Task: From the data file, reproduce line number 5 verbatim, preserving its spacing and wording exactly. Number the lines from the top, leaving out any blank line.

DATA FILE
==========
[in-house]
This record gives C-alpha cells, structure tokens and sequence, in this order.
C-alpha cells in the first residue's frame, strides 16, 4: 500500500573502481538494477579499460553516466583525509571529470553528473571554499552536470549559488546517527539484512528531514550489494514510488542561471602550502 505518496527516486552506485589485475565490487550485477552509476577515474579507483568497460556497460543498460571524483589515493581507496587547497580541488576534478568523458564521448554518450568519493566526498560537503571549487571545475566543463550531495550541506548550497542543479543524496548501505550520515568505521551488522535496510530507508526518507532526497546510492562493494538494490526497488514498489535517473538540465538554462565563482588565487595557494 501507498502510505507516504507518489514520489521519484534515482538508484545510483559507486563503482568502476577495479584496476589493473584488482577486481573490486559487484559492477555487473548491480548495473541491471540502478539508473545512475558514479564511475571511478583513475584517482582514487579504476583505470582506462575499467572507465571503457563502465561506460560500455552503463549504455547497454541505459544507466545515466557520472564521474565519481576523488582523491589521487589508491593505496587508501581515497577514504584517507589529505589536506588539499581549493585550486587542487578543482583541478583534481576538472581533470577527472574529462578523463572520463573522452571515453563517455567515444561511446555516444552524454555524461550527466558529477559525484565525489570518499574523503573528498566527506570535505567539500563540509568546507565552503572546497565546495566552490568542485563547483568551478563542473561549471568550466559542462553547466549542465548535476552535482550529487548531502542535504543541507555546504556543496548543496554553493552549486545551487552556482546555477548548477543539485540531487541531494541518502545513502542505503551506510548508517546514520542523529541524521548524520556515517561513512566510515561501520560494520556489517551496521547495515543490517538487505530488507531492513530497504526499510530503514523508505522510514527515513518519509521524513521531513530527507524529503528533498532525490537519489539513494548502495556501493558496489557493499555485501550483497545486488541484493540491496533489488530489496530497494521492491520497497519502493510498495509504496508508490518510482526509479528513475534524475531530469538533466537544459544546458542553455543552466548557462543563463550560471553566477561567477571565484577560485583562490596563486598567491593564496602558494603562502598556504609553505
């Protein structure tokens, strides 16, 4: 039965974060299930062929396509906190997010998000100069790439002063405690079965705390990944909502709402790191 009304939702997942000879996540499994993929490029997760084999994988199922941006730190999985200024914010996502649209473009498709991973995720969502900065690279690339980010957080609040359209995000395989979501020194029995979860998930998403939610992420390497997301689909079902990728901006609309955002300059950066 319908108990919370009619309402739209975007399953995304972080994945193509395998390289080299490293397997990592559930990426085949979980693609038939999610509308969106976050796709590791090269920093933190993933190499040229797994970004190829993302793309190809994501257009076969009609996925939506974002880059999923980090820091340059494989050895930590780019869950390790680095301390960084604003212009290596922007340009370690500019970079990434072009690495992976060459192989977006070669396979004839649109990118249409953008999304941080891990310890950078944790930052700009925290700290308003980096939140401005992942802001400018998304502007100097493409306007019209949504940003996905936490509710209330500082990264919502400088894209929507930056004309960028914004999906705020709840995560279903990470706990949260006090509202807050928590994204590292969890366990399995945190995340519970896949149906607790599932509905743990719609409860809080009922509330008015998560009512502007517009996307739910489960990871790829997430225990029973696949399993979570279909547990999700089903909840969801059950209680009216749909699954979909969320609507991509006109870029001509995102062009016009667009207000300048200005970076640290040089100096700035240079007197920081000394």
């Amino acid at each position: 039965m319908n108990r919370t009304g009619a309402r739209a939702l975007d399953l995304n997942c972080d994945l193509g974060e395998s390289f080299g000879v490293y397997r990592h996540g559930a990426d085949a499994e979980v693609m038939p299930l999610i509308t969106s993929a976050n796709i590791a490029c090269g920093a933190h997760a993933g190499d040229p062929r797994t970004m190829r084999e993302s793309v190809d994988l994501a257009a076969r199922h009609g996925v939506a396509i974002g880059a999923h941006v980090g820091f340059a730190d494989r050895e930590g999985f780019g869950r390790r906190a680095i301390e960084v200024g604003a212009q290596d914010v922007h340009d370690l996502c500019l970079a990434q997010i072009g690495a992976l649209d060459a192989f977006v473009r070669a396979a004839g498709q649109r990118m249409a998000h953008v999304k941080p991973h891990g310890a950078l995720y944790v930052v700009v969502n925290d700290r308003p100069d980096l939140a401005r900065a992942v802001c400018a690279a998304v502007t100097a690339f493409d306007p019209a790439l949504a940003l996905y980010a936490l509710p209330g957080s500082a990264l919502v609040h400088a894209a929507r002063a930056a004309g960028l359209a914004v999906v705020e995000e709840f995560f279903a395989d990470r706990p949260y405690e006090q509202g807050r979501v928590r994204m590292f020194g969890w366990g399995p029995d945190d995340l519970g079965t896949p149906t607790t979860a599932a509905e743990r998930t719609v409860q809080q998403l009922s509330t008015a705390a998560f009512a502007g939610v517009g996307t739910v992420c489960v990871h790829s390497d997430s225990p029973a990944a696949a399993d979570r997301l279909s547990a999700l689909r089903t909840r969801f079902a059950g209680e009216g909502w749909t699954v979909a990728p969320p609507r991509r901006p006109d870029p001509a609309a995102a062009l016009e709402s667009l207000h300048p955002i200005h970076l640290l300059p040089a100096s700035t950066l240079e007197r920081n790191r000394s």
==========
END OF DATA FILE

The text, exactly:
């Amino acid at each position: 039965m319908n108990r919370t009304g009619a309402r739209a939702l975007d399953l995304n997942c972080d994945l193509g974060e395998s390289f080299g000879v490293y397997r990592h996540g559930a990426d085949a499994e979980v693609m038939p299930l999610i509308t969106s993929a976050n796709i590791a490029c090269g920093a933190h997760a993933g190499d040229p062929r797994t970004m190829r084999e993302s793309v190809d994988l994501a257009a076969r199922h009609g996925v939506a396509i974002g880059a999923h941006v980090g820091f340059a730190d494989r050895e930590g999985f780019g869950r390790r906190a680095i301390e960084v200024g604003a212009q290596d914010v922007h340009d370690l996502c500019l970079a990434q997010i072009g690495a992976l649209d060459a192989f977006v473009r070669a396979a004839g498709q649109r990118m249409a998000h953008v999304k941080p991973h891990g310890a950078l995720y944790v930052v700009v969502n925290d700290r308003p100069d980096l939140a401005r900065a992942v802001c400018a690279a998304v502007t100097a690339f493409d306007p019209a790439l949504a940003l996905y980010a936490l509710p209330g957080s500082a990264l919502v609040h400088a894209a929507r002063a930056a004309g960028l359209a914004v999906v705020e995000e709840f995560f279903a395989d990470r706990p949260y405690e006090q509202g807050r979501v928590r994204m590292f020194g969890w366990g399995p029995d945190d995340l519970g079965t896949p149906t607790t979860a599932a509905e743990r998930t719609v409860q809080q998403l009922s509330t008015a705390a998560f009512a502007g939610v517009g996307t739910v992420c489960v990871h790829s390497d997430s225990p029973a990944a696949a399993d979570r997301l279909s547990a999700l689909r089903t909840r969801f079902a059950g209680e009216g909502w749909t699954v979909a990728p969320p609507r991509r901006p006109d870029p001509a609309a995102a062009l016009e709402s667009l207000h300048p955002i200005h970076l640290l300059p040089a100096s700035t950066l240079e007197r920081n790191r000394s």